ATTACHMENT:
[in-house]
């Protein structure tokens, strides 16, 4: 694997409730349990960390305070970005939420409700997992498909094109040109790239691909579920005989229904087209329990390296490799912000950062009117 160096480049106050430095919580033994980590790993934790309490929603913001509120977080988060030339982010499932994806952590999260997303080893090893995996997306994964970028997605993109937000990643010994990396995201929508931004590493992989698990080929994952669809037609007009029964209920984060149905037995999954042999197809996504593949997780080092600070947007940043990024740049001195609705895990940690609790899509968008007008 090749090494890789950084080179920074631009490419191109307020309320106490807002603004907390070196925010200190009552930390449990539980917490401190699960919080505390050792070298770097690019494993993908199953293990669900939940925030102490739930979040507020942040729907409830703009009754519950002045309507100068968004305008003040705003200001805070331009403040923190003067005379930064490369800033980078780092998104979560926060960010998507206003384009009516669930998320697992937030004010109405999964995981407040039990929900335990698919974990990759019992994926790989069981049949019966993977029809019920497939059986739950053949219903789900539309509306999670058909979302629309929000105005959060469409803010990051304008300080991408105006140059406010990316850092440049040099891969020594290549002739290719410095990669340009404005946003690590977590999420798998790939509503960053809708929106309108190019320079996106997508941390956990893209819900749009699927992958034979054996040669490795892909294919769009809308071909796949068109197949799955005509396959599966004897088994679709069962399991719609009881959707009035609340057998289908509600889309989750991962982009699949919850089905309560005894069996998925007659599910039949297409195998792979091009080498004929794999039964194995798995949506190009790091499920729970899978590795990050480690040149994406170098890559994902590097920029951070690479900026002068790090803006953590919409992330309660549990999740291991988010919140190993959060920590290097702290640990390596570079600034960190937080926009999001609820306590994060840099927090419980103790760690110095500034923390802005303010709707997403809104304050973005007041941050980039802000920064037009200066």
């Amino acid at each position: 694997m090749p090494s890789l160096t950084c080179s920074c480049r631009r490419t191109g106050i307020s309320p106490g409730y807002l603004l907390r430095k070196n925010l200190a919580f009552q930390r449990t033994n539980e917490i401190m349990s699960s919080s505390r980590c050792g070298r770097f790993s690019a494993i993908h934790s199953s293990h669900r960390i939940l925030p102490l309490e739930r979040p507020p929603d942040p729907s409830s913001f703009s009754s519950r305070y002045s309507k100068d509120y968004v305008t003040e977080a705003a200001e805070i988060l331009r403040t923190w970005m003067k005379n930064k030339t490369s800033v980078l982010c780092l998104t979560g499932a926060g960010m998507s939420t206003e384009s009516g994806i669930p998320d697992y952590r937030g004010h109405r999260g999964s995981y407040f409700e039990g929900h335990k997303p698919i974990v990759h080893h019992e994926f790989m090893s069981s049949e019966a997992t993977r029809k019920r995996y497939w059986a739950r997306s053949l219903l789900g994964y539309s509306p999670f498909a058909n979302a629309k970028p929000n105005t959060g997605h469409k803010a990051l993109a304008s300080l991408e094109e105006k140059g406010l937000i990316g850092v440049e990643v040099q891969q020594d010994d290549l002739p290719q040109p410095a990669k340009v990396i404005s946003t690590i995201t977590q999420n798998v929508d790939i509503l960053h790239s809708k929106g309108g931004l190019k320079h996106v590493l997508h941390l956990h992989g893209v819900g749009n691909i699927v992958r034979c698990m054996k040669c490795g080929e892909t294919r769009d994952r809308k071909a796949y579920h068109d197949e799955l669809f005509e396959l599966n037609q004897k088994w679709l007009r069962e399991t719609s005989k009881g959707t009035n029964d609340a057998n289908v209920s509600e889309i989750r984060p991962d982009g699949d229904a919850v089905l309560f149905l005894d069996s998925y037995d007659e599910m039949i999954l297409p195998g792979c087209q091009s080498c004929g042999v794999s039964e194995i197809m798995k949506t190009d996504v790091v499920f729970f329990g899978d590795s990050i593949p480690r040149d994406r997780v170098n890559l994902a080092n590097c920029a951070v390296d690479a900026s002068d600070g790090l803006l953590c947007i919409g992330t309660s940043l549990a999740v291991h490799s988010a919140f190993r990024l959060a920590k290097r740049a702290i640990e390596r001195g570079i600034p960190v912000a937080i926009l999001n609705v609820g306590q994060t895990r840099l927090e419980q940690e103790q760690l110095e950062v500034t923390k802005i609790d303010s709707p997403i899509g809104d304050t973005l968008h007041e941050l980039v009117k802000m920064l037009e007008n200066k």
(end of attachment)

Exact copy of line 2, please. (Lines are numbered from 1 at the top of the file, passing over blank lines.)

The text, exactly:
């Protein structure tokens, strides 16, 4: 694997409730349990960390305070970005939420409700997992498909094109040109790239691909579920005989229904087209329990390296490799912000950062009117 160096480049106050430095919580033994980590790993934790309490929603913001509120977080988060030339982010499932994806952590999260997303080893090893995996997306994964970028997605993109937000990643010994990396995201929508931004590493992989698990080929994952669809037609007009029964209920984060149905037995999954042999197809996504593949997780080092600070947007940043990024740049001195609705895990940690609790899509968008007008 090749090494890789950084080179920074631009490419191109307020309320106490807002603004907390070196925010200190009552930390449990539980917490401190699960919080505390050792070298770097690019494993993908199953293990669900939940925030102490739930979040507020942040729907409830703009009754519950002045309507100068968004305008003040705003200001805070331009403040923190003067005379930064490369800033980078780092998104979560926060960010998507206003384009009516669930998320697992937030004010109405999964995981407040039990929900335990698919974990990759019992994926790989069981049949019966993977029809019920497939059986739950053949219903789900539309509306999670058909979302629309929000105005959060469409803010990051304008300080991408105006140059406010990316850092440049040099891969020594290549002739290719410095990669340009404005946003690590977590999420798998790939509503960053809708929106309108190019320079996106997508941390956990893209819900749009699927992958034979054996040669490795892909294919769009809308071909796949068109197949799955005509396959599966004897088994679709069962399991719609009881959707009035609340057998289908509600889309989750991962982009699949919850089905309560005894069996998925007659599910039949297409195998792979091009080498004929794999039964194995798995949506190009790091499920729970899978590795990050480690040149994406170098890559994902590097920029951070690479900026002068790090803006953590919409992330309660549990999740291991988010919140190993959060920590290097702290640990390596570079600034960190937080926009999001609820306590994060840099927090419980103790760690110095500034923390802005303010709707997403809104304050973005007041941050980039802000920064037009200066």